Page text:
The ACCIONA reverse osmosis desalination plant in Qatar has a total daily capacity of 894,000 m3.

Bahrain: This year, Bahrain successfully launched the second phase of the large Al-Dur 2 Independent Water and Power Project (IWPP), valued at USD 1 billion. The plant generates 1500 MW of electricity and processes 50 million gallons of desalinated water daily, increasing the Kingdom’s daily production capacity to 5044 MW of electricity and 204 million gallons of desalinated water.
Israel: The country has seven mega-size desalination plants built or planned along its single coastline, producing 80% of its potable water. In 2022, Israel announced plans to pump excess output from its desalination plants into the Sea of Galilee, depleted by overuse and threatened by climate change.

Looking for technical information?

In November 2022, Stainless Steel World published the technical paper ‘High-alloy stainless steel in seawater desalination processes’ by Centro Inox. Access this article in our online technical archive:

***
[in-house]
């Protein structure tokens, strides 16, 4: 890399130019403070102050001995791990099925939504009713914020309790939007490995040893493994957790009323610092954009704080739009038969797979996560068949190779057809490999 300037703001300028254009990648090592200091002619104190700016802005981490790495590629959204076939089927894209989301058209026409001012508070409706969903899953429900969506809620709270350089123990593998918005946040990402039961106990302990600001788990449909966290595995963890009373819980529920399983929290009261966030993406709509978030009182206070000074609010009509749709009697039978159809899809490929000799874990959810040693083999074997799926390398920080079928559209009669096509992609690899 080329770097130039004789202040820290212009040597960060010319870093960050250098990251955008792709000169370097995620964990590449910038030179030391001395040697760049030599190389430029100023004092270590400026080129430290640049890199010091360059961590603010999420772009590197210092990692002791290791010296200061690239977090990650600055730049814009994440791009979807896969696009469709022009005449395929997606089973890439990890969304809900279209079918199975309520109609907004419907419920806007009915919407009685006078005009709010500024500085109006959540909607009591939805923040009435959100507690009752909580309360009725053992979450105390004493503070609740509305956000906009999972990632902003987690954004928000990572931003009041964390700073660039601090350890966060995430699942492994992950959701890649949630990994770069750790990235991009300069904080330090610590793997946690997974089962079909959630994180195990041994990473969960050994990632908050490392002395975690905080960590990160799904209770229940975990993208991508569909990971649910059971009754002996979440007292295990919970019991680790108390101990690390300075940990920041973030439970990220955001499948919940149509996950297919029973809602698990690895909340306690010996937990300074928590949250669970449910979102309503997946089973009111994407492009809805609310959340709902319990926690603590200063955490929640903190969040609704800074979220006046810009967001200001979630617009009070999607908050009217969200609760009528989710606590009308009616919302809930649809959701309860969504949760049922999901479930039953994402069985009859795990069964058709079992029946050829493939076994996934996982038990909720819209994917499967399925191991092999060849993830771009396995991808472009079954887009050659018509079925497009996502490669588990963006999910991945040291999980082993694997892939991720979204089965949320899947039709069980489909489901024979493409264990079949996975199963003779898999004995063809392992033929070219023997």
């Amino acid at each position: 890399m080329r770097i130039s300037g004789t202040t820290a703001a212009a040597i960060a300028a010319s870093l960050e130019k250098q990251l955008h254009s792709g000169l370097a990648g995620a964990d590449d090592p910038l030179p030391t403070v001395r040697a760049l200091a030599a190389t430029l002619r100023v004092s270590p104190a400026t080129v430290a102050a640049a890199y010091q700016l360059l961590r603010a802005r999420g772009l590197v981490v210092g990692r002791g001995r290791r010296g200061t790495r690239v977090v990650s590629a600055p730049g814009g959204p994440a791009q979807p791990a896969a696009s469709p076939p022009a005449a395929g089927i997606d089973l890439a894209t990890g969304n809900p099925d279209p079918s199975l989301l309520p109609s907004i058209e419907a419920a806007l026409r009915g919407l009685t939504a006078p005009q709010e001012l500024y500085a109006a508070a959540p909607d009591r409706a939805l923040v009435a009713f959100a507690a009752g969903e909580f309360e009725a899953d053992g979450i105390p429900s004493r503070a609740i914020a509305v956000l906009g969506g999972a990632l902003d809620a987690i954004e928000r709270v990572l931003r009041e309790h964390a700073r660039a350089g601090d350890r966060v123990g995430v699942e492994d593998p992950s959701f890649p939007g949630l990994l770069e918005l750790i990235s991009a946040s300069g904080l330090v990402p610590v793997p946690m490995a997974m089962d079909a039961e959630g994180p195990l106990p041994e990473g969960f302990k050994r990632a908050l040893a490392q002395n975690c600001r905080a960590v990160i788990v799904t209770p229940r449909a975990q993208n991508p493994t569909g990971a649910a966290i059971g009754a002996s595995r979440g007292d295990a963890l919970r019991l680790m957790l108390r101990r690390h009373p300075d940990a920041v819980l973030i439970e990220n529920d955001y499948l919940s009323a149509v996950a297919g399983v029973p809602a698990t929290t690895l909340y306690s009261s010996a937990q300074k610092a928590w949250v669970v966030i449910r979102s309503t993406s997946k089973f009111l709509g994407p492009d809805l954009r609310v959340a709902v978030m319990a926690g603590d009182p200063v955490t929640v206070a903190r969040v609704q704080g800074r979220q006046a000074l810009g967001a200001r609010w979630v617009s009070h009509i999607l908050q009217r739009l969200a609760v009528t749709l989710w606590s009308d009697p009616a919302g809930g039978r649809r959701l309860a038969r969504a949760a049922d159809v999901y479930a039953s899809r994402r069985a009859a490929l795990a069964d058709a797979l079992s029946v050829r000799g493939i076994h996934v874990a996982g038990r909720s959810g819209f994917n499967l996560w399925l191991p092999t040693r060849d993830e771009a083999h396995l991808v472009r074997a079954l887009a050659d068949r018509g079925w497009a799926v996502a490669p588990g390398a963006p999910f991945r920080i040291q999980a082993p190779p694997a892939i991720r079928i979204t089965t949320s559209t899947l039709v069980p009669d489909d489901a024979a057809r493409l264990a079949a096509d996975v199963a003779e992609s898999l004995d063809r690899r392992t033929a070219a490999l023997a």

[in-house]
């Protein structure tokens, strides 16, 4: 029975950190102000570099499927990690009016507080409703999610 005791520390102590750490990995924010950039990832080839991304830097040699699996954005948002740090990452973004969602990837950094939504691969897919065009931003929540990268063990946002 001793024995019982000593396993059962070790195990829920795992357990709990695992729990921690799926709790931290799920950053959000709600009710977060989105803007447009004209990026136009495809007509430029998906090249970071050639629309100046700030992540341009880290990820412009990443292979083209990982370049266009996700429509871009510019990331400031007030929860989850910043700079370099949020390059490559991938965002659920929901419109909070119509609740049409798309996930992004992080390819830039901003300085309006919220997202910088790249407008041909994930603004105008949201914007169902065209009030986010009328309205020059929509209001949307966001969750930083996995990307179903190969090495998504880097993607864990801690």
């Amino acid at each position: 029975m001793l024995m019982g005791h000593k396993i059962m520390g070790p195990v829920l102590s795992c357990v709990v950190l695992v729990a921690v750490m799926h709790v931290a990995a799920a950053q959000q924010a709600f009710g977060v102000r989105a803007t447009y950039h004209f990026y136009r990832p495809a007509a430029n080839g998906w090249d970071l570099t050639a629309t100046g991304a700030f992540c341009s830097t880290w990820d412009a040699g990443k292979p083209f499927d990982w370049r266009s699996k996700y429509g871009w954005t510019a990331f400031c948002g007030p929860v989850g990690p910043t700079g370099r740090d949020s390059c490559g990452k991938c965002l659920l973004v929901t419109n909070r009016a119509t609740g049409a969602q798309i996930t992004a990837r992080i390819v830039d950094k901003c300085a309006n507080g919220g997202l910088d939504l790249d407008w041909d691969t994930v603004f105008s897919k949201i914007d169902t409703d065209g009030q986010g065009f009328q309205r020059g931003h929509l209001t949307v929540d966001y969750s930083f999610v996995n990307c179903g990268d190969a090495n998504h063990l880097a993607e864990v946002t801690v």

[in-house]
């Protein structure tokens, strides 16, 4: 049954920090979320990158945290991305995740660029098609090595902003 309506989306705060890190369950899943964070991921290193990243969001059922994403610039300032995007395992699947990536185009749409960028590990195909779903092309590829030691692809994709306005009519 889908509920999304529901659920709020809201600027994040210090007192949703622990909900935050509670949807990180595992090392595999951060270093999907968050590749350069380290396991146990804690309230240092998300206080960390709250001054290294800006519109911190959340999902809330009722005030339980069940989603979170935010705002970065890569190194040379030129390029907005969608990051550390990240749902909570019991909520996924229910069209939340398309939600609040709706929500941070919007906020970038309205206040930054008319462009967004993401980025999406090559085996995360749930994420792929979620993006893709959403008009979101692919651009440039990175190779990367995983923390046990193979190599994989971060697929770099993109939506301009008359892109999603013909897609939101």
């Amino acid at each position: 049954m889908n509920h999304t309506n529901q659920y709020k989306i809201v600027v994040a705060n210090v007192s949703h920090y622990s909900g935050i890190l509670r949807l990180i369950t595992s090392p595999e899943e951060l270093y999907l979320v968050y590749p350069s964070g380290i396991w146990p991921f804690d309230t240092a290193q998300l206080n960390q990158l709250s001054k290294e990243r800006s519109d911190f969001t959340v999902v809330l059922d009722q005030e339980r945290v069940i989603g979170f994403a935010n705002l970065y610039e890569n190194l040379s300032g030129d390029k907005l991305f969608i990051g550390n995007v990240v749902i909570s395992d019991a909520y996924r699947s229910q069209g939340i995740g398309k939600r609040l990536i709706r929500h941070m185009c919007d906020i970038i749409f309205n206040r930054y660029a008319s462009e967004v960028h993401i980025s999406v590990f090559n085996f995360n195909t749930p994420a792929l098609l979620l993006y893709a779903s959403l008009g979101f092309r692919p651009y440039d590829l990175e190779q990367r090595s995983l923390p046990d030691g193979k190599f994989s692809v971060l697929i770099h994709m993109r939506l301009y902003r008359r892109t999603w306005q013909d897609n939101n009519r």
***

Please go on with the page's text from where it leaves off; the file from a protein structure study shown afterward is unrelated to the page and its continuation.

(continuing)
Click to go to the article!

In 2022, Israel announced plans to pump excess output from its Hadera desalination plant into the Sea of Galilee, depleted by overuse and threatened by climate change.
In 2022, Israel announced plans to pump excess output from its Hadera desalination plant into the Sea of Galilee, depleted by overuse and threatened by climate change.

Emergency desalination in Gaza

UNICEF, the European Union, and local partners worked together on the Seawater Desalination Plant project to provide safe drinking water for 75,000 Palestinians living in the Gaza Strip. The project was launched in response to the impending collapse of Gaza’s groundwater aquifer, which is affected by prolonged drought, seawater intrusion, sewage and fertiliser infiltration. The immediate solution was the construction of seawater desalination plants. Three relatively small capacity reverse osmosis plants referred to as Short Term Low Volume (STLV) were rapidly implemented to provide relief until a large-scale plant could be built.

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This Featured Story appeared in Stainless Steel World October 2023 magazine. To read many more articles like these on an (almost) monthly basis, subscribe to our magazine (available in print and digital format) – SUBSCRIPTIONS TO OUR DIGITAL VERSION ARE NOW FREE.